A medieval doctor asks his employer and patron to describe “Thousand and One Nights.” “You’d have to read it, I suppose,” the vizier chuckles. “It spins into more and more stories, until you feel like you’re being drawn into a kind of vortex. The sensation of reading it resembles drowning.” The doctor is named Mosheh ben Maimon, better known today as Maimonides, and the vizier’s description sounds a great deal like the novel we hold in our hands, “A Guide for the Perplexed,” Dara Horn’s fourth, and best.
That it also echoes the traditional description of the Talmud — for which Maimonides wrote the definitive commentary — as a sea and our own sense of the infinite interconnectedness of the Internet, another favored subject in Horn’s book, affords us some sense of the multiple levels upon which “Guide” is operating.
The vortex of stories, which leap back and forth across time and place, sweeps over us in staggered fashion. Software mogul Josie Ashkenazi has invented a killer app called Genizah, which not only archives everything users create but also controls devices, like digital cameras, owned by users to maintain a comprehensive, permanent record of users’ lives — everything from their cats’ meals to their children’s most precious moments. On a trip to Egypt to assist at the Library of Alexandria, Josie is kidnapped and assumed dead, “a martyr for the grand cause of information technology.”
A Guide for the Perplexed
Meanwhile, a 19th-century Cambridge scholar of Jewish history named Solomon Schechter receives a tip from a pair of middle-age female British adventurers that leads him to the famous Cairo genizah, a trove of ancient documents from the city’s Jewish community. Schechter stumbles across letters that prove to have been written by the book’s third key figure, Maimonides, who sends his brother on an ill-fated expedition in search of asthma medication.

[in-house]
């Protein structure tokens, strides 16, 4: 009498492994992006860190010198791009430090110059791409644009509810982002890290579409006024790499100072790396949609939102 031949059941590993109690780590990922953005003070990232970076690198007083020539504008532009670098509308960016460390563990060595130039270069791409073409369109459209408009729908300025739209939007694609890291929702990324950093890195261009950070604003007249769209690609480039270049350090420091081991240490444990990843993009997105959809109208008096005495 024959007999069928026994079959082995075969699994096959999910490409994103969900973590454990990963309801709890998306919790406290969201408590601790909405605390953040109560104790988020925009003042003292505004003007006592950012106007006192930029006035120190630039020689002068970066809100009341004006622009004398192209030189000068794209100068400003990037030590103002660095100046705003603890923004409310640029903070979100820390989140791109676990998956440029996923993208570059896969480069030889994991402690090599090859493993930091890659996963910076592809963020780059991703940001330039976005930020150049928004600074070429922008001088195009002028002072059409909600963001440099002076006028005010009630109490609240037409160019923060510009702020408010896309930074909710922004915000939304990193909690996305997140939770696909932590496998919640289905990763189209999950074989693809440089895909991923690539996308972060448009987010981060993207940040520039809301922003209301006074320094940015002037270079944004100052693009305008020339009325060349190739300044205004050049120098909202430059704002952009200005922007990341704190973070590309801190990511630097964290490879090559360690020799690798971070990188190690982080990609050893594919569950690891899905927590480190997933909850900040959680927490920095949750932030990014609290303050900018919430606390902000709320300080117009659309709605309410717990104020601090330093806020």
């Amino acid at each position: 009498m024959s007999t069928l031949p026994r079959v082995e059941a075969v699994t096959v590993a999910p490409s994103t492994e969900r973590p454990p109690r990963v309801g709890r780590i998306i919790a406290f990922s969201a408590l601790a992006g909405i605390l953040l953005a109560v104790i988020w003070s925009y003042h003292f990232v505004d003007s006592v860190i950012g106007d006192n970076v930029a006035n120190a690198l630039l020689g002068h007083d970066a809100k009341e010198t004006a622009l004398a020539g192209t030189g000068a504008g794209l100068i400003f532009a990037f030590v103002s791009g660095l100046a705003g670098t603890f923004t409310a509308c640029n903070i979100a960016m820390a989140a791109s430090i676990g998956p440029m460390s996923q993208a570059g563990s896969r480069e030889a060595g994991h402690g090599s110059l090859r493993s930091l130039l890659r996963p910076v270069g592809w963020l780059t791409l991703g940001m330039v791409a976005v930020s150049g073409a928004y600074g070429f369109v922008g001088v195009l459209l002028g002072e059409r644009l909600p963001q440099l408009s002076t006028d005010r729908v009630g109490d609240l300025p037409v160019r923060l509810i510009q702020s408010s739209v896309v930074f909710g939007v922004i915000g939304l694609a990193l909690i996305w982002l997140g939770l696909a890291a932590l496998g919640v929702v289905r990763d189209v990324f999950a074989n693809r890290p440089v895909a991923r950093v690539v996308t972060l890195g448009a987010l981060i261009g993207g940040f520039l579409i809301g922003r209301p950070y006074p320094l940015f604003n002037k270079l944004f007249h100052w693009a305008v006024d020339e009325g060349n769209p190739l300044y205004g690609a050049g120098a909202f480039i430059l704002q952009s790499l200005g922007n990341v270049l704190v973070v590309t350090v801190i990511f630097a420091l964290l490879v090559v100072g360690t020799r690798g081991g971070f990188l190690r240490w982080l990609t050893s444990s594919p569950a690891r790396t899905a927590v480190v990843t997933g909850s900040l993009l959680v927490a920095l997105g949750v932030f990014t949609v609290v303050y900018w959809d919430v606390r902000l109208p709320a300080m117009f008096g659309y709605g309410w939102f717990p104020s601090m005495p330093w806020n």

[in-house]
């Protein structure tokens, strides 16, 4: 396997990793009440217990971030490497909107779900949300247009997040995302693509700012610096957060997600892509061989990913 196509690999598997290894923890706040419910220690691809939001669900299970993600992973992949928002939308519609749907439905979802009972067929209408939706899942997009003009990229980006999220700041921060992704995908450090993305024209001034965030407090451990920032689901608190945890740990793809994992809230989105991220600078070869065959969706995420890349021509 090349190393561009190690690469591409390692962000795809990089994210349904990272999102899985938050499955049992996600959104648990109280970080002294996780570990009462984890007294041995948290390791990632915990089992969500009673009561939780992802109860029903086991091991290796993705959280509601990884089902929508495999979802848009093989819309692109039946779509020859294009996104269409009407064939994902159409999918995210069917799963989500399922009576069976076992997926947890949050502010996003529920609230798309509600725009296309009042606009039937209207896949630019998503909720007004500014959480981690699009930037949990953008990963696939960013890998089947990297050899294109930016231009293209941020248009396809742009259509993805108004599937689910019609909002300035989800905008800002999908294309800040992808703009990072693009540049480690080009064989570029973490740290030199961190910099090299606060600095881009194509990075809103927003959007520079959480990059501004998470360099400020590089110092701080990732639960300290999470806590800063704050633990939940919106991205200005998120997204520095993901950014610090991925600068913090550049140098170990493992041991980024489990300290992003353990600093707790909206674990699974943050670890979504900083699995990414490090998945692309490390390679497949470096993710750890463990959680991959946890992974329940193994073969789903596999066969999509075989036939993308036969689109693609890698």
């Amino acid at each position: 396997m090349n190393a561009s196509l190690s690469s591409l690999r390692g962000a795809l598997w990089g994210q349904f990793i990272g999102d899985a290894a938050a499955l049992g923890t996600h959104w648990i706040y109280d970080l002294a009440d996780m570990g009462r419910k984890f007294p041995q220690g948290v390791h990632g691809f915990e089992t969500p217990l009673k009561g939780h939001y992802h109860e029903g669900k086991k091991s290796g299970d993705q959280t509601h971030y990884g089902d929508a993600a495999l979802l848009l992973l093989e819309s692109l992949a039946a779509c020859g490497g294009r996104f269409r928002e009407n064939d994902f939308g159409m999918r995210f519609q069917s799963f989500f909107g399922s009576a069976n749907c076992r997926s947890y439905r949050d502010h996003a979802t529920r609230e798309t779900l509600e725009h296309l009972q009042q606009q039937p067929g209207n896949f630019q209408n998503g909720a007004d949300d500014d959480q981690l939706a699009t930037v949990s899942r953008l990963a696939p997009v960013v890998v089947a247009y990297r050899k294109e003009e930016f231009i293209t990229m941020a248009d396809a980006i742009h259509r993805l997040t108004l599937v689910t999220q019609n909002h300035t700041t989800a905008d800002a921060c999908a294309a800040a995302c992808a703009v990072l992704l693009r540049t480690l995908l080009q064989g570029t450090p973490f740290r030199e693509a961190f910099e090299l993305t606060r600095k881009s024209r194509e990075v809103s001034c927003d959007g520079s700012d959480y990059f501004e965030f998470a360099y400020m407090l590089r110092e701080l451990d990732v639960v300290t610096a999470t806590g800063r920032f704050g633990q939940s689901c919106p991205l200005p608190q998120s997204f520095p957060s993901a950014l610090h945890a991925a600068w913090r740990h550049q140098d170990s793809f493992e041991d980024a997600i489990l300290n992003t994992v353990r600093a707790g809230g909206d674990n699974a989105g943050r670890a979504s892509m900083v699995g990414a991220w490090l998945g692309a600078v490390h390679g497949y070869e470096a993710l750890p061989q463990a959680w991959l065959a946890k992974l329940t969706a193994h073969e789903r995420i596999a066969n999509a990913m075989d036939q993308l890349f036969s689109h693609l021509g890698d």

The material is typically dense, but Horn’s touch has grown lighter. “Guide” contains some of her funniest work yet, including a tense negotiation between Schechter and an Egyptian rabbi conducted entirely in quotes, both real and imaginary, from religious texts.
Horn hopscotches among three eras, three protagonists, three quests, but the resonances between past and present smooth the transitions. The past does not repeat itself, exactly, but certain themes — sibling rivalry, memory, and guilt — recur, forever present. “Nothing ever really disappears,” one character notes, “even when you want it to.” Scholarship and memory are two different methods of preserving the past, equally fallible, equally threatened by death and decomposition.
Echoes beget echoes. Josie’s plight, lost to her family and imprisoned in Egypt, begs comparison to the biblical story of Joseph, while her presumed fate may remind contemporary readers of Daniel Pearl. Schechter’s genizah, preserving the once-forgotten past for posterity, echoes Josie’s Genizah. History, whether personal or collective, haunts these characters, each wishing to undo and reassemble the past. “Are the years that already happened in a place a person can go?” Maimonides’s niece asks him, and each character seeks to answer the question differently. Can intellect, as Maimonides argues, serve as a bulwark against the world’s ugliness, or is suffering as inevitable as the rotting of old parchments? Horn frames a contest between predetermination and free will in which her characters are each humbled, a religious dialogue taking the form of this humane, erudite novel.
Sharing a title with Maimonides’s famously challenging philosophical work, which comforts Josie in prison, “Guide” is a historical novel about explorers, a chronicle of the past well aware of its own inevitable flaws and distortions. “Looking back at the past,” a character thinks to herself near the book’s melancholy end, “no matter how false that past might be, allows a person to become like God.” Like Schechter, like Josie, Horn plays God by reanimating the past, another Joseph alone with her, and our, memories: “She understood now why everyone wanted to save these things, the endless logs of what their pets ate and what their lovers wore and what their children said. They were ropes thrown down into the pit.”
Saul Austerlitz is a regular contributor to the Globe.